Analysts at GlobalData took a quarterly snapshot of the R&D expenses for a big batch of mid-cap biotechs and concluded that rising research costs were eroding corporate profitability. And they pinned the blame squarely on the pricey hunt for new cancer drugs.
Genentech has joined a race to prove that two kinds of targeted cancer drugs are better than one of them. It's jumped into a late-stage trial of a two-drug combo therapy against deadly skin cancer amid growing competition for such treatments in the pharma industry.
Exelixis, the cancer drug developer, appears to have paid the price for its plans to raise funds from sale of 20 million shares and $225 million in debt. The South San Francisco-based company's stock price dropped 12% on Monday and was down nearly 4% on Tuesday at 11:54 a.m. ET.
Later this week the cancer drug research crowd will examine a tsunami of abstracts filed ahead of the ASCO meeting in early June in the hopes of finding a few gems.
Exelixis ($EXEL) is banking a $12 million upfront from Merck ($MRK) under a licensing deal covering its PI3K-delta research work. With the biotech focused squarely on its controversial late-stage
Exelixis ($EXEL) upset investors with news late yesterday that the developer couldn't see eye to eye with U.S. regulators on the design of a key late-stage trial for its lead cancer drug in patients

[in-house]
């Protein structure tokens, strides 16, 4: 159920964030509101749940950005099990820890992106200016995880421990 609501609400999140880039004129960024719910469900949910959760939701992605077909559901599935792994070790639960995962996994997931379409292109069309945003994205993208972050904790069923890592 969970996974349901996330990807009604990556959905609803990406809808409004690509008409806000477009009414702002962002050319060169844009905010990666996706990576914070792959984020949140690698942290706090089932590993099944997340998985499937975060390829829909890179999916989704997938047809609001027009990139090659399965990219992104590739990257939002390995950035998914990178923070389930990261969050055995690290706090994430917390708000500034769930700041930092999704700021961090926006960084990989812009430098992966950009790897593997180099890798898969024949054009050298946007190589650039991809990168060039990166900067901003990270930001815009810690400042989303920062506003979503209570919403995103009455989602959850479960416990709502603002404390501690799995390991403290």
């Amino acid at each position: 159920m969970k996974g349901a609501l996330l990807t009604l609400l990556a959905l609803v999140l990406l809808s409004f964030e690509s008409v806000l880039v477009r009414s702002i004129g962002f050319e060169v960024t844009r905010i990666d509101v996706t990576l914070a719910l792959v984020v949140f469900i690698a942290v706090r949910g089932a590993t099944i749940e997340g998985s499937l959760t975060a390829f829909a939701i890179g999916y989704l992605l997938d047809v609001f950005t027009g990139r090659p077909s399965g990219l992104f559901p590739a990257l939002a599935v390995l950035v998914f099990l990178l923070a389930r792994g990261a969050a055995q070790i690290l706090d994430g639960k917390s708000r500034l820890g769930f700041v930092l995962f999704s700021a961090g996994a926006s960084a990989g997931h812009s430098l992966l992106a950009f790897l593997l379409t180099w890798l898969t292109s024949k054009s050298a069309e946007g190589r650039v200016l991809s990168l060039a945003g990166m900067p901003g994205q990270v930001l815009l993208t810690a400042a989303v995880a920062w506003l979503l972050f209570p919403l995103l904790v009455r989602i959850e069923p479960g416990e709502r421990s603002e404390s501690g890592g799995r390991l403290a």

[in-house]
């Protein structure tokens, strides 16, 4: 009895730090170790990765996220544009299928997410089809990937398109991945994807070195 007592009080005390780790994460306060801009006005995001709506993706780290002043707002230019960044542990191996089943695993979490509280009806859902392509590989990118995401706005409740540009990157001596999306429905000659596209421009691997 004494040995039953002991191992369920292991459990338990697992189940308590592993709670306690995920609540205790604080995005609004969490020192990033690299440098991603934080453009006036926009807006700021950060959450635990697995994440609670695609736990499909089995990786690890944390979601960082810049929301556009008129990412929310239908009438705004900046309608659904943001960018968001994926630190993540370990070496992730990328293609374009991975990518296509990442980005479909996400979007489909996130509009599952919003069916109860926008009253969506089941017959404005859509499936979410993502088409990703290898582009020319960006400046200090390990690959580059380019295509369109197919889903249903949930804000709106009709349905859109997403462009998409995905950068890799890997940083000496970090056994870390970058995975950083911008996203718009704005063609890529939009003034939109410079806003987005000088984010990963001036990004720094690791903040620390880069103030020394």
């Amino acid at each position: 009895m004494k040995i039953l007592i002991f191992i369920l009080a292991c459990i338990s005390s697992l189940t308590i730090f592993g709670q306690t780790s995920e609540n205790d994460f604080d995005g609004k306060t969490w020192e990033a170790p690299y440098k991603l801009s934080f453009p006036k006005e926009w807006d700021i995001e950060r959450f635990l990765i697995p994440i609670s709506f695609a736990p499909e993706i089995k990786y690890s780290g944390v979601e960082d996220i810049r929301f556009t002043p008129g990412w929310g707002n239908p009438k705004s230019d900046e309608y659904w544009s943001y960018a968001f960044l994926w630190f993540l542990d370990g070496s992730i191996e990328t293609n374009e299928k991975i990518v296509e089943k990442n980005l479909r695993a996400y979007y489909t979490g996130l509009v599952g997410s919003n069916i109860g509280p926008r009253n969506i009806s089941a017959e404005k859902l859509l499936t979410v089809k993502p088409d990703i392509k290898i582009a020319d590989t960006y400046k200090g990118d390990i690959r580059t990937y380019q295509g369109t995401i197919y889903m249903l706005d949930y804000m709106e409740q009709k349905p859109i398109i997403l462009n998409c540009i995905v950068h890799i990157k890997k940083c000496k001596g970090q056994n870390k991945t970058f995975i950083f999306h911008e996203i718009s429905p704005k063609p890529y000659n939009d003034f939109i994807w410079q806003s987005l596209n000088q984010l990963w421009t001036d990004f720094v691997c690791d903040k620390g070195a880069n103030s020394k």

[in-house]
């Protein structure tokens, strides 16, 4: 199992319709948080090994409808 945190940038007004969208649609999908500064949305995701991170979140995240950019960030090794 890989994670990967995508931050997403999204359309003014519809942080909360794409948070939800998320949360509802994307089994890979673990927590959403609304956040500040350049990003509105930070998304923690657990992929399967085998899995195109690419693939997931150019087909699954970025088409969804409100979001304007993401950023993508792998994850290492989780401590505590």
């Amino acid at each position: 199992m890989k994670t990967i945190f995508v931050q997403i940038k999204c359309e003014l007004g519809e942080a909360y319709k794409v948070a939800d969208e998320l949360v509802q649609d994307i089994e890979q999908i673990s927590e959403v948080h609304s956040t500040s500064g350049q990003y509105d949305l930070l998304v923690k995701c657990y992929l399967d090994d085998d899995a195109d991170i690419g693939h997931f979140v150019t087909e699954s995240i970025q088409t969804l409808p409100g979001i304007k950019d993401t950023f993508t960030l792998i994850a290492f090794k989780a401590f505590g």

Exelixis ($EXEL) cleared a crucial late-stage hurdle for cabozantinib today, with the biotech reporting the drug's Phase III study for medullary thyroid cancer posted promising results for improving
This summer's been somewhat tame on the biotech mergers front. It's lacked a blockbuster deal on par with Sanofi's buyout of Genzyme, reports of which began last summer and kept biotech reporters
Not long after Mike Morrissey took the helm at Exelixis ($EXEL) in the summer of 2010 he decided to restructure and go all in on cabozantinib, the biotech's promising cancer drug that had already
A major theme at the big American Society of Clinical Oncology (ASCO) meeting next month will be matching cancer patients with drugs based on the biology of their tumors. The so-called targeted